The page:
Archive for the ‘Funny Links/Comics’ Category

Incredible illustration of breathing in mammals, avians, and bugs

October 27, 2014 Leave a comment

Thanks to Elanor Lutz of

A super cool, and scientifically accurate illustration of gas exchange in three representative organisms.

Will there ever be peace?

March 28, 2013 Leave a comment




A hydrophobic relationship

March 24, 2013 1 comment

Two quick biology comics to brighten your day

January 13, 2013 Leave a comment

It's a throw back




Funny poll on new UC logo on Knoepfler Lab Stem Cell blog

December 9, 2012 Leave a comment

You might not be aware of it, but the University of California has created a new logo for itself. On the Knoepfler Lab Stem Cell blog there is a poll on how people perceive this new logo. At the time of this blog entry, the majority vote is: “Flushing Toilet”.

What do you think?

University of California new logo

Flushing Toilet on the right? (Old logo on the left)

Amazing microbial diversity uncovered in the “Jungle” of our belly buttons

November 15, 2012 Leave a comment

In a bizarre, but very interesting (and potentially hilarious) bit of science, Robert Dunn’s group at UNCS started investigating the “microbiome” of the human belly button. Using 16S rDNA libraries they analyzed 60 belly buttons they isolated 2,368 bacterial species, of which 1,458 could be new to science. Most people appeared to have about 67 species inhabiting their belly buttons. While the initial sample size was quite small it was still a stunning result to find so much microbial diversity inhabiting our oft forgotten belly buttons.

From “Microbial fauna in your belly button is like a ‘tropical forest” by

The whole thing started about two years ago, when an undergrad sampled a colleague’s belly button bacteria to send it to him as a Christmas card. Biologists, the quirky people that they are, quickly picked up on this idea.

The basic idea is that the belly button is one of the least scrubbed places of the human body, making it one of the most pristine bacterial environments humans harbor – which could kind of explain why some people are totally grossed out by navels.


Not even a single strain appeared on all subjects, but 8 were found in over 70 percent of subjects; and when one of the species found often was present, others followed in great numbers.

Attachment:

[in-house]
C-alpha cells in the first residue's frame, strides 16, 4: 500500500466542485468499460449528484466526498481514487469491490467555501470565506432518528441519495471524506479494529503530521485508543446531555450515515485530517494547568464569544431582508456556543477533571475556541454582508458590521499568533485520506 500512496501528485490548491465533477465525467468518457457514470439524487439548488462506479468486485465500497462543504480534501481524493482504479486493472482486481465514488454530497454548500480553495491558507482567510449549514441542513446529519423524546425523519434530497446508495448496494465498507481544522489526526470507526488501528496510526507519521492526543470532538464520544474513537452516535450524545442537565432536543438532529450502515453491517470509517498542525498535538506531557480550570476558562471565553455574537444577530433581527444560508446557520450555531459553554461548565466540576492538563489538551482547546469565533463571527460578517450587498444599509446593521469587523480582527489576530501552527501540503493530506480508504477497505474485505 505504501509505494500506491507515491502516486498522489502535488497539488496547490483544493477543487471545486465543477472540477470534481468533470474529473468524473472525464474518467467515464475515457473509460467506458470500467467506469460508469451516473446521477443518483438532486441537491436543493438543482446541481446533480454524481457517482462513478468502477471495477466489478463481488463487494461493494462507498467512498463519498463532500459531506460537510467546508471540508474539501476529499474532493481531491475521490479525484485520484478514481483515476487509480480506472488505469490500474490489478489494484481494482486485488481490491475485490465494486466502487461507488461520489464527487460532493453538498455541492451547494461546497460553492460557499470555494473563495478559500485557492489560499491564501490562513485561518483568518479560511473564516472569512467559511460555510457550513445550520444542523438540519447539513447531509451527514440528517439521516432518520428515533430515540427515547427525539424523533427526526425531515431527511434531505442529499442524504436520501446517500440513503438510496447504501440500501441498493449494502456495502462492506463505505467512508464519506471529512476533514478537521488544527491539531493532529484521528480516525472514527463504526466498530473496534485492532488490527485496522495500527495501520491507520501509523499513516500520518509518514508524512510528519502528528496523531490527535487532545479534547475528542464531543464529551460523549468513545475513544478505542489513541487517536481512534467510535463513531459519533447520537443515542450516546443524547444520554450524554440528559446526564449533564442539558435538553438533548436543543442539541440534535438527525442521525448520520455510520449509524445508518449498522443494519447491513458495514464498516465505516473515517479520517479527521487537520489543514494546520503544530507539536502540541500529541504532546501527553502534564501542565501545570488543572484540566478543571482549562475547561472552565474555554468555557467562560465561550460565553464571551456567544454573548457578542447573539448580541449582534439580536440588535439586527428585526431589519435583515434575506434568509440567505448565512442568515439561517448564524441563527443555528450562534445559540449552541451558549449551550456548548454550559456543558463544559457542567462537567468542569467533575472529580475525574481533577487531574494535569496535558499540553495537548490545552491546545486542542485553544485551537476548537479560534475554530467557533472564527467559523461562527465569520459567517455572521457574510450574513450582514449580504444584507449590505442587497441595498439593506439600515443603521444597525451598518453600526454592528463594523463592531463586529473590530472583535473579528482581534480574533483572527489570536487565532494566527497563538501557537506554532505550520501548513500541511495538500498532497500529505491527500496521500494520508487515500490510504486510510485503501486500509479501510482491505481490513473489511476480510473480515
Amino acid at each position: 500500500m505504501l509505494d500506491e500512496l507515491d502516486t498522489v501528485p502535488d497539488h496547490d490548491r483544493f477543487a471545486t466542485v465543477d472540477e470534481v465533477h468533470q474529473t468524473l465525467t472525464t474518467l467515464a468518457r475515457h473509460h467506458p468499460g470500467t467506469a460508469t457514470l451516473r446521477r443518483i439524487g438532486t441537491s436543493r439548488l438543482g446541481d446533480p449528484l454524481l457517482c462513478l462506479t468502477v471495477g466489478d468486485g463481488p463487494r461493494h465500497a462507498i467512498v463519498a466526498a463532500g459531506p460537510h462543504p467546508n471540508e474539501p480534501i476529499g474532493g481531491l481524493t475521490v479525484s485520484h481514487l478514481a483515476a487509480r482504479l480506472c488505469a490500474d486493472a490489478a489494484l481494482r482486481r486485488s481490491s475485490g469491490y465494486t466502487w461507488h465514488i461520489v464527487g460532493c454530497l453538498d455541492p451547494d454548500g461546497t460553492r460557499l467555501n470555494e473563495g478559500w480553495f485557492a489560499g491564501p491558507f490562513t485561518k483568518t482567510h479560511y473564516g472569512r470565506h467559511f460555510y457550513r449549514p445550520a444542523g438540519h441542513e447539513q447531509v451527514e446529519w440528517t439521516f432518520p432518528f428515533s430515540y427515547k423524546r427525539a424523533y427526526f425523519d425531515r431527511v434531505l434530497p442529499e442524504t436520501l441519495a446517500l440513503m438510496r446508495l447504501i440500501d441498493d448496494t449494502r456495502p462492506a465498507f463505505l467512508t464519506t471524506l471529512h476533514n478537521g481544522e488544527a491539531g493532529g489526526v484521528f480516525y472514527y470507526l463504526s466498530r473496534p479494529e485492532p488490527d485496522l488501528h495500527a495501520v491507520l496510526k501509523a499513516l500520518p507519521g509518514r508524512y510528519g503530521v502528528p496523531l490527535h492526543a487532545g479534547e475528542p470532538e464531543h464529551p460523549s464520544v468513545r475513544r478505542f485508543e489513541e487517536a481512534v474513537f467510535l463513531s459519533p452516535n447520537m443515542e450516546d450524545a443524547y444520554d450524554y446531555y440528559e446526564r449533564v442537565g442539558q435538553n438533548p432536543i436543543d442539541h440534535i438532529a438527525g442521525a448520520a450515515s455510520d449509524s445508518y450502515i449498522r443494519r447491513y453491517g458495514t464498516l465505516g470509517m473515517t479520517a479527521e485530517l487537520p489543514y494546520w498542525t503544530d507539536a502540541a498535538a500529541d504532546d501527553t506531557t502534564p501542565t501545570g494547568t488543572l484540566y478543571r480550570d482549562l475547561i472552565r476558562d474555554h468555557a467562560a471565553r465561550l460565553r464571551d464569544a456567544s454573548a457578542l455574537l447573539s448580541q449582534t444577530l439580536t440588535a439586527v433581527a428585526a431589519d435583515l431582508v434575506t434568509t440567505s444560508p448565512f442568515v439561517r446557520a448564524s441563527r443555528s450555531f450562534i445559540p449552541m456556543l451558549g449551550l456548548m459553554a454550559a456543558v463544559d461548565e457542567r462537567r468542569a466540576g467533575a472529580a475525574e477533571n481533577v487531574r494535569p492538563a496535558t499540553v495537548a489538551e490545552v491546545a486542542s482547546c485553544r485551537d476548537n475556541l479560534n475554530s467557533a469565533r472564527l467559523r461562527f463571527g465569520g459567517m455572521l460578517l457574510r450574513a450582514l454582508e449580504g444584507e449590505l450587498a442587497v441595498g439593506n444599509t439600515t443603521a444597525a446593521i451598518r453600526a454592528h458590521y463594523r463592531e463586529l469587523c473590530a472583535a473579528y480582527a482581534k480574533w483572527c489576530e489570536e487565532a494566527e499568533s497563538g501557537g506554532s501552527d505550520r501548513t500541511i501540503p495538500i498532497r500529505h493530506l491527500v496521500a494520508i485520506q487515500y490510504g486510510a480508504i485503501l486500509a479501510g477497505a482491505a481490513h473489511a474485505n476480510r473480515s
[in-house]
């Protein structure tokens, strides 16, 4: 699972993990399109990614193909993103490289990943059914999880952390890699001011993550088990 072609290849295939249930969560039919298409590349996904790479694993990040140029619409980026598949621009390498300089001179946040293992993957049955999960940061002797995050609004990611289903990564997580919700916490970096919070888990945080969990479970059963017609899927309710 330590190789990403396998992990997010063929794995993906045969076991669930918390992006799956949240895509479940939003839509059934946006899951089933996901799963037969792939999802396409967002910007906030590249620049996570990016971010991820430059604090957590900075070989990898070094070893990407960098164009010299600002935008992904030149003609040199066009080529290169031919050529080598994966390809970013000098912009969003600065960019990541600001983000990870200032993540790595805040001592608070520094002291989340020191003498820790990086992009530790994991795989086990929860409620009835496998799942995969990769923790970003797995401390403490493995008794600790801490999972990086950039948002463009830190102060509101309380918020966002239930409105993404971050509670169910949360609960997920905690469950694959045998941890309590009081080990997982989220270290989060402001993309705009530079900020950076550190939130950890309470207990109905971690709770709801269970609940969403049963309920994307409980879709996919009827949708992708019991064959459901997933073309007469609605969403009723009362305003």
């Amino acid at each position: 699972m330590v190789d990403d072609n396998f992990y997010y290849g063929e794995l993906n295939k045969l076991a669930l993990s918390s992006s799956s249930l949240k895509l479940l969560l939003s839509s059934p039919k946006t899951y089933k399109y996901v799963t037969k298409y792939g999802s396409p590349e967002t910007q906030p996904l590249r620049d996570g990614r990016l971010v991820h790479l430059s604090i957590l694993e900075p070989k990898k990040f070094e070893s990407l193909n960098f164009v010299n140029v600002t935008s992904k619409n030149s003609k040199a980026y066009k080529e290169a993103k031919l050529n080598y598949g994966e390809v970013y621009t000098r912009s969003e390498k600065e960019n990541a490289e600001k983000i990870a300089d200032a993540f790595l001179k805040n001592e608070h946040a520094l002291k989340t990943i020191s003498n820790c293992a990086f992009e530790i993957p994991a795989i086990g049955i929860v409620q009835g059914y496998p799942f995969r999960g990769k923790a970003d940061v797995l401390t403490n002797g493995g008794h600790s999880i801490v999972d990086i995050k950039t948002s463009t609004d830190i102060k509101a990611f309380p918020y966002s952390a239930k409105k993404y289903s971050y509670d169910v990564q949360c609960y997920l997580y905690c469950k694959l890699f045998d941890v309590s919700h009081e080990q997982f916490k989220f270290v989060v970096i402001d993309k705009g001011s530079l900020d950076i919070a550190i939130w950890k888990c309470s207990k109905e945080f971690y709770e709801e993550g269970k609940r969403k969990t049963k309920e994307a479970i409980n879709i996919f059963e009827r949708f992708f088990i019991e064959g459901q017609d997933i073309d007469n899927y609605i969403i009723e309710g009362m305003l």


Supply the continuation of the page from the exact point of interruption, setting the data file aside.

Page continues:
“That makes the belly button a lot like rain forests,” Dunn said. In any given forest, he explained, the spectrum of flora might vary, but an ecologist can count on a certain few dominant tree types. “The idea that some aspects of our bodies are like a rain forest—to me it’s quite beautiful,” he added. “And it makes sense to me as an ecologist. I understand what steps to take next; I can see how that works.”

The study was published in PLOS ONE: A Jungle in There: Bacteria in Belly Buttons are Highly Diverse, but Predictable

The belly button is one of the habitats closest to us, and yet it remains relatively unexplored. We analyzed bacteria and arachaea from the belly buttons of humans from two different populations sampled within a nation-wide citizen science project. We examined bacterial and archaeal phylotypes present and their diversity using multiplex pyrosequencing of 16S rDNA libraries. We then tested the oligarchy hypothesis borrowed from tropical macroecology, namely that the frequency of phylotypes in one sample of humans predicts its frequency in another independent sample. We also tested the predictions that frequent phylotypes (the oligarchs) tend to be common when present, and tend to be more phylogenetically clustered than rare phylotypes. Once rarefied to four hundred reads per sample, bacterial communities from belly buttons proved to be at least as diverse as communities known from other skin studies (on average 67 bacterial phylotypes per belly button). However, the belly button communities were strongly dominated by a few taxa: only 6 phylotypes occurred on >80% humans. While these frequent bacterial phylotypes (the archaea were all rare) are a tiny part of the total diversity of bacteria in human navels (<0.3% of phylotypes), they constitute a major portion of individual reads (~1/3), and are predictable among independent samples of humans, in terms of both the occurrence and evolutionary relatedness (more closely related than randomly drawn equal sets of phylotypes). Thus, the hypothesis that “oligarchs” dominate diverse assemblages appears to be supported by human-associated bacteria. Although it remains difficult to predict which species of bacteria might be found on a particular human, predicting which species are most frequent (or rare) seems more straightforward, at least for those species living in belly buttons.


How to explain the Scientific Method to students these days

September 19, 2012 1 comment

Not sure who is the source of this, but I am working to find out.

Categories: Funny Links/Comics